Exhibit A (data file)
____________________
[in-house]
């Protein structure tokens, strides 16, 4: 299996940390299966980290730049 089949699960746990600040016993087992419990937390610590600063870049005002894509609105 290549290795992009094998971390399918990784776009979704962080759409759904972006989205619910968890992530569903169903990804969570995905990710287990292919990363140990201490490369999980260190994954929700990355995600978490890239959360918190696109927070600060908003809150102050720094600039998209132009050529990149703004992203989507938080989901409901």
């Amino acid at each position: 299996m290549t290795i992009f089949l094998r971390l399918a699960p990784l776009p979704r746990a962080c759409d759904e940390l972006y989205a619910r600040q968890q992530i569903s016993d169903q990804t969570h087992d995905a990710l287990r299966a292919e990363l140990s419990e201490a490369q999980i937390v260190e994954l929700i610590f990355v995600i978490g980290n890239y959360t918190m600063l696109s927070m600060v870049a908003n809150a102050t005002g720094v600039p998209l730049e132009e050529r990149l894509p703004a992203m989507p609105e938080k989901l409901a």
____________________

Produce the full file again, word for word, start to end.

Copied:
[in-house]
């Protein structure tokens, strides 16, 4: 299996940390299966980290730049 089949699960746990600040016993087992419990937390610590600063870049005002894509609105 290549290795992009094998971390399918990784776009979704962080759409759904972006989205619910968890992530569903169903990804969570995905990710287990292919990363140990201490490369999980260190994954929700990355995600978490890239959360918190696109927070600060908003809150102050720094600039998209132009050529990149703004992203989507938080989901409901």
């Amino acid at each position: 299996m290549t290795i992009f089949l094998r971390l399918a699960p990784l776009p979704r746990a962080c759409d759904e940390l972006y989205a619910r600040q968890q992530i569903s016993d169903q990804t969570h087992d995905a990710l287990r299966a292919e990363l140990s419990e201490a490369q999980i937390v260190e994954l929700i610590f990355v995600i978490g980290n890239y959360t918190m600063l696109s927070m600060v870049a908003n809150a102050t005002g720094v600039p998209l730049e132009e050529r990149l894509p703004a992203m989507p609105e938080k989901l409901a």